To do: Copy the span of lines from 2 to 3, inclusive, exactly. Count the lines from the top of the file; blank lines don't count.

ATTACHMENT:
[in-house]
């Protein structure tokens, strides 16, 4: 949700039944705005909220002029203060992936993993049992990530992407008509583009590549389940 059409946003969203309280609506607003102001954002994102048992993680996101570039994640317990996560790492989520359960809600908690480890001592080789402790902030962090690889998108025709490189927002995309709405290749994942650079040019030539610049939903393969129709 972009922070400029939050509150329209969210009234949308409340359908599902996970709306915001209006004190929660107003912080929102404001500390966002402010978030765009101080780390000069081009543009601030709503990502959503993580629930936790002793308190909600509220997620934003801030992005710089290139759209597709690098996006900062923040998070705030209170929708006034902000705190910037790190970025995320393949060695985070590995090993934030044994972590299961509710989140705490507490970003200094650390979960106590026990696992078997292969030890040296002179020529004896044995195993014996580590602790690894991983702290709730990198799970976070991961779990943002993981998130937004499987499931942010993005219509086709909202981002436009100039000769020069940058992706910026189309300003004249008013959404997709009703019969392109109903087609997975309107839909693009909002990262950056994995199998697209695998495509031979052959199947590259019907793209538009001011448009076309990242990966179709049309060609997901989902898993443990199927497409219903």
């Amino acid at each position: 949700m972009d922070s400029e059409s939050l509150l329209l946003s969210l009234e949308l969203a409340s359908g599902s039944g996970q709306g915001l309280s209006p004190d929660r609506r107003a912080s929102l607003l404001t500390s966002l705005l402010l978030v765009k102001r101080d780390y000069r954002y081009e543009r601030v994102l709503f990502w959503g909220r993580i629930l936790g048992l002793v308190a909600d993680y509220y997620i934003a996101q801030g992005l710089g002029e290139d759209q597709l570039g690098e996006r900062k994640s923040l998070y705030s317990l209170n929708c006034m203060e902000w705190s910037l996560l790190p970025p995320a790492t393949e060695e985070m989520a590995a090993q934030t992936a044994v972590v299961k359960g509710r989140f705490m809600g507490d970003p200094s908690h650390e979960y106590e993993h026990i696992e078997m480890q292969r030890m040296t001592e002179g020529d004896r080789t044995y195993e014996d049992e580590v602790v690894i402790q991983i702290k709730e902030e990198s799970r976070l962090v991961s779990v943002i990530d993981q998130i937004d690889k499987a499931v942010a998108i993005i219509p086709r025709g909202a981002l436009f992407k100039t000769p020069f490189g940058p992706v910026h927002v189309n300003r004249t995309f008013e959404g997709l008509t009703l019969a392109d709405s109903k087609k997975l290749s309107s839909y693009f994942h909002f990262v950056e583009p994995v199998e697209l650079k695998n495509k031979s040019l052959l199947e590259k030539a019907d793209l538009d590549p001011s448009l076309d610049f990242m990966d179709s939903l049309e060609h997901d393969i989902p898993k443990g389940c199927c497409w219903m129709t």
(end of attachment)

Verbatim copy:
């Protein structure tokens, strides 16, 4: 949700039944705005909220002029203060992936993993049992990530992407008509583009590549389940 059409946003969203309280609506607003102001954002994102048992993680996101570039994640317990996560790492989520359960809600908690480890001592080789402790902030962090690889998108025709490189927002995309709405290749994942650079040019030539610049939903393969129709 972009922070400029939050509150329209969210009234949308409340359908599902996970709306915001209006004190929660107003912080929102404001500390966002402010978030765009101080780390000069081009543009601030709503990502959503993580629930936790002793308190909600509220997620934003801030992005710089290139759209597709690098996006900062923040998070705030209170929708006034902000705190910037790190970025995320393949060695985070590995090993934030044994972590299961509710989140705490507490970003200094650390979960106590026990696992078997292969030890040296002179020529004896044995195993014996580590602790690894991983702290709730990198799970976070991961779990943002993981998130937004499987499931942010993005219509086709909202981002436009100039000769020069940058992706910026189309300003004249008013959404997709009703019969392109109903087609997975309107839909693009909002990262950056994995199998697209695998495509031979052959199947590259019907793209538009001011448009076309990242990966179709049309060609997901989902898993443990199927497409219903």
């Amino acid at each position: 949700m972009d922070s400029e059409s939050l509150l329209l946003s969210l009234e949308l969203a409340s359908g599902s039944g996970q709306g915001l309280s209006p004190d929660r609506r107003a912080s929102l607003l404001t500390s966002l705005l402010l978030v765009k102001r101080d780390y000069r954002y081009e543009r601030v994102l709503f990502w959503g909220r993580i629930l936790g048992l002793v308190a909600d993680y509220y997620i934003a996101q801030g992005l710089g002029e290139d759209q597709l570039g690098e996006r900062k994640s923040l998070y705030s317990l209170n929708c006034m203060e902000w705190s910037l996560l790190p970025p995320a790492t393949e060695e985070m989520a590995a090993q934030t992936a044994v972590v299961k359960g509710r989140f705490m809600g507490d970003p200094s908690h650390e979960y106590e993993h026990i696992e078997m480890q292969r030890m040296t001592e002179g020529d004896r080789t044995y195993e014996d049992e580590v602790v690894i402790q991983i702290k709730e902030e990198s799970r976070l962090v991961s779990v943002i990530d993981q998130i937004d690889k499987a499931v942010a998108i993005i219509p086709r025709g909202a981002l436009f992407k100039t000769p020069f490189g940058p992706v910026h927002v189309n300003r004249t995309f008013e959404g997709l008509t009703l019969a392109d709405s109903k087609k997975l290749s309107s839909y693009f994942h909002f990262v950056e583009p994995v199998e697209l650079k695998n495509k031979s040019l052959l199947e590259k030539a019907d793209l538009d590549p001011s448009l076309d610049f990242m990966d179709s939903l049309e060609h997901d393969i989902p898993k443990g389940c199927c497409w219903m129709t």